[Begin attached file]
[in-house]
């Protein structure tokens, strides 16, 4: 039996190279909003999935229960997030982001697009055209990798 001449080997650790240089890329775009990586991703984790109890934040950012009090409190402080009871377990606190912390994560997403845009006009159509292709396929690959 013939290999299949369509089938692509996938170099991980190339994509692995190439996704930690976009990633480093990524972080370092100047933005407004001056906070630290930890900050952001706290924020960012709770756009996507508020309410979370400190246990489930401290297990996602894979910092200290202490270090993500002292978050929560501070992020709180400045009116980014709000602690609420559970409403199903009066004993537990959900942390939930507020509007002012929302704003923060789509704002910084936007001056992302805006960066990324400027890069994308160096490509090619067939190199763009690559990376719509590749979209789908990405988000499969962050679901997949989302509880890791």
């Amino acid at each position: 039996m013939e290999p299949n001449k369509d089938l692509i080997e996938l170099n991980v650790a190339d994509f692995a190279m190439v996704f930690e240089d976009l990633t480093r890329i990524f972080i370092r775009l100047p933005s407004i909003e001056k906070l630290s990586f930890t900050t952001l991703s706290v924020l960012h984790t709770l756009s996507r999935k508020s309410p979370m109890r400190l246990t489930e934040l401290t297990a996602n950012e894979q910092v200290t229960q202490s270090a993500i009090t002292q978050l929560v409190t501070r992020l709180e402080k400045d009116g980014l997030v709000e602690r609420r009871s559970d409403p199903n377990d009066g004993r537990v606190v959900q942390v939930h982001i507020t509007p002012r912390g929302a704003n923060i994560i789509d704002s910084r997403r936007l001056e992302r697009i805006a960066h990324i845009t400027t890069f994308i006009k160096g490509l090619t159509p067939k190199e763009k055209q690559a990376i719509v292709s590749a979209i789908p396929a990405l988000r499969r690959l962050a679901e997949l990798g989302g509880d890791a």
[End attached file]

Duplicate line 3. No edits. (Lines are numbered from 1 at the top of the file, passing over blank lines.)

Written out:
């Amino acid at each position: 039996m013939e290999p299949n001449k369509d089938l692509i080997e996938l170099n991980v650790a190339d994509f692995a190279m190439v996704f930690e240089d976009l990633t480093r890329i990524f972080i370092r775009l100047p933005s407004i909003e001056k906070l630290s990586f930890t900050t952001l991703s706290v924020l960012h984790t709770l756009s996507r999935k508020s309410p979370m109890r400190l246990t489930e934040l401290t297990a996602n950012e894979q910092v200290t229960q202490s270090a993500i009090t002292q978050l929560v409190t501070r992020l709180e402080k400045d009116g980014l997030v709000e602690r609420r009871s559970d409403p199903n377990d009066g004993r537990v606190v959900q942390v939930h982001i507020t509007p002012r912390g929302a704003n923060i994560i789509d704002s910084r997403r936007l001056e992302r697009i805006a960066h990324i845009t400027t890069f994308i006009k160096g490509l090619t159509p067939k190199e763009k055209q690559a990376i719509v292709s590749a979209i789908p396929a990405l988000r499969r690959l962050a679901e997949l990798g989302g509880d890791a």